Kentucky Equine West Nile Case Tally Rises to Seven

Two more cases of West Nile virus (WNV) were confirmed in Kentucky horses yesterday (Aug. 23), bringing the total for 2012 to seven, according to a statement from Equine Programs Manager E.S. "Rusty" Ford.

Two Henry County horses--a 6-year-old Palomino gelding and a 3-year-old Quarter Horse gelding--tested positive for the disease after developing clinical signs on Aug. 17 and Aug. 19, respectively. Ford said that the horses, who reside on different properties, do not have any WNV vaccination history.

The Palomino presented with mild ataxia (incoordination), primarily in the rear limbs. The Quarter horse presented with moderate ataxia, lethargy, and proprioceptive deficits (lack of physical awareness of limbs and their placement). As of Aug. 23, both horses were alive and reportedly recovering.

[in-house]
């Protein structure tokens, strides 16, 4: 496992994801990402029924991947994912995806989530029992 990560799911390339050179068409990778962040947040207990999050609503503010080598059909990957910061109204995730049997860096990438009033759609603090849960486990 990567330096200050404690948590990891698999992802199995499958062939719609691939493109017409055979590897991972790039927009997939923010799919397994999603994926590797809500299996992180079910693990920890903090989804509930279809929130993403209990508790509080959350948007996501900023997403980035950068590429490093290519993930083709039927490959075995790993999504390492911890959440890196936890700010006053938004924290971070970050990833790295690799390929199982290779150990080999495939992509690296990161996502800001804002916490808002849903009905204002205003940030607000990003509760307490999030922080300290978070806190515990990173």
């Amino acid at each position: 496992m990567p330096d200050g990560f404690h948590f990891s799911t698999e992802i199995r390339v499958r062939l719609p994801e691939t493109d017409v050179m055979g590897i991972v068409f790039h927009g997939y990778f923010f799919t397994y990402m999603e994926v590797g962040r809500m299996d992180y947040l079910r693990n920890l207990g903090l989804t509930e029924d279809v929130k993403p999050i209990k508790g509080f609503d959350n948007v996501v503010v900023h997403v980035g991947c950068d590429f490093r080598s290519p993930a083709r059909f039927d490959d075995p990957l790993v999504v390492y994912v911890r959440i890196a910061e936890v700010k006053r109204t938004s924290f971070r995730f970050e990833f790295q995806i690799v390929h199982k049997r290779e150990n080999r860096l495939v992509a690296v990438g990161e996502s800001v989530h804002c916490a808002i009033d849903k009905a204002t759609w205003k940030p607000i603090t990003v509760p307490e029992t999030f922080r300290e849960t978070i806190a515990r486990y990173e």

Clinical signs for WNV include flulike signs, where the horse seems mildly anorexic and depressed; fine and coarse muscle and skin fasciculations (twitching); hyperesthesia (hypersensitivity to touch and sound); changes in mentation (mentality), when horses look like they are daydreaming or "just not with it"; occasional somnolence (drowsiness); propulsive walking (driving or pushing forward, often without control); and "spinal" signs, including asymmetrical weakness. Some horses show asymmetrical or symmetrical ataxia. Equine mortality rate can be as high as 30-40%.

The USDA Animal and Plant Health Inspection Service reported 87 cases of WNV in U.S. horses in 2011; only one case was reported that year in Kentucky.

About the Author

Erica Larson, News Editor

Erica Larson, News Editor, holds a degree in journalism with an external specialty in equine science from Michigan State University in East Lansing. A Massachusetts native, she grew up in the saddle and has dabbled in a variety of disciplines including foxhunting, saddle seat, and mounted games. Currently, Erica competes in three-day eventing with her OTTB, Dorado, and enjoys photography in her spare time.

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